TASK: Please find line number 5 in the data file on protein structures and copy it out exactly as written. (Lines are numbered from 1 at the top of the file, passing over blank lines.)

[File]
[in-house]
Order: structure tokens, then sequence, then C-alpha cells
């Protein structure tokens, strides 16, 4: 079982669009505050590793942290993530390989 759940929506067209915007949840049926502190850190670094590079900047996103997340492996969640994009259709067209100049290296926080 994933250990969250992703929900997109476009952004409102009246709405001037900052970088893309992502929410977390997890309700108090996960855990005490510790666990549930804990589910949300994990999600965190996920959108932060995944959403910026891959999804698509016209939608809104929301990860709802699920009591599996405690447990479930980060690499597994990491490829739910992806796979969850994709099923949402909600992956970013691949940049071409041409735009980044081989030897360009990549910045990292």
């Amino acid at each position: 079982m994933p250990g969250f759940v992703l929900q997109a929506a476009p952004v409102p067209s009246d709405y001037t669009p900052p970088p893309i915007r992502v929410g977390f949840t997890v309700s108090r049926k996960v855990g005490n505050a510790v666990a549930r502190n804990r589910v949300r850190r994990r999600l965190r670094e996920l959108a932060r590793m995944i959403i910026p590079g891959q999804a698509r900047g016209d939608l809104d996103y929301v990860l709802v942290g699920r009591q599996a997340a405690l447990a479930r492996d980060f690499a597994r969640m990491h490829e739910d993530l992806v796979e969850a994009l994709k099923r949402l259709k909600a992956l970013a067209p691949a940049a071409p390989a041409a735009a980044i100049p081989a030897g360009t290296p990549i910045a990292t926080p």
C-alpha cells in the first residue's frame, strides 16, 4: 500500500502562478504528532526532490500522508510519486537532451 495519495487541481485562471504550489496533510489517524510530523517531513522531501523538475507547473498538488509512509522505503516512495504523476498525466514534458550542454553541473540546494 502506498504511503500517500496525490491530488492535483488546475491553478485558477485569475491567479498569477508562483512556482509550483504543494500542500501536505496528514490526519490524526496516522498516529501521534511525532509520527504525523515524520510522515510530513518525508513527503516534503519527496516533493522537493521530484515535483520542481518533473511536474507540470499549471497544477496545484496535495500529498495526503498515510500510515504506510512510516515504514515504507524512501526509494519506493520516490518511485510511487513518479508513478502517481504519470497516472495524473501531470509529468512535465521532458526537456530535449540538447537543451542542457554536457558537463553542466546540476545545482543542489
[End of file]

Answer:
C-alpha cells in the first residue's frame, strides 16, 4: 500500500502562478504528532526532490500522508510519486537532451 495519495487541481485562471504550489496533510489517524510530523517531513522531501523538475507547473498538488509512509522505503516512495504523476498525466514534458550542454553541473540546494 502506498504511503500517500496525490491530488492535483488546475491553478485558477485569475491567479498569477508562483512556482509550483504543494500542500501536505496528514490526519490524526496516522498516529501521534511525532509520527504525523515524520510522515510530513518525508513527503516534503519527496516533493522537493521530484515535483520542481518533473511536474507540470499549471497544477496545484496535495500529498495526503498515510500510515504506510512510516515504514515504507524512501526509494519506493520516490518511485510511487513518479508513478502517481504519470497516472495524473501531470509529468512535465521532458526537456530535449540538447537543451542542457554536457558537463553542466546540476545545482543542489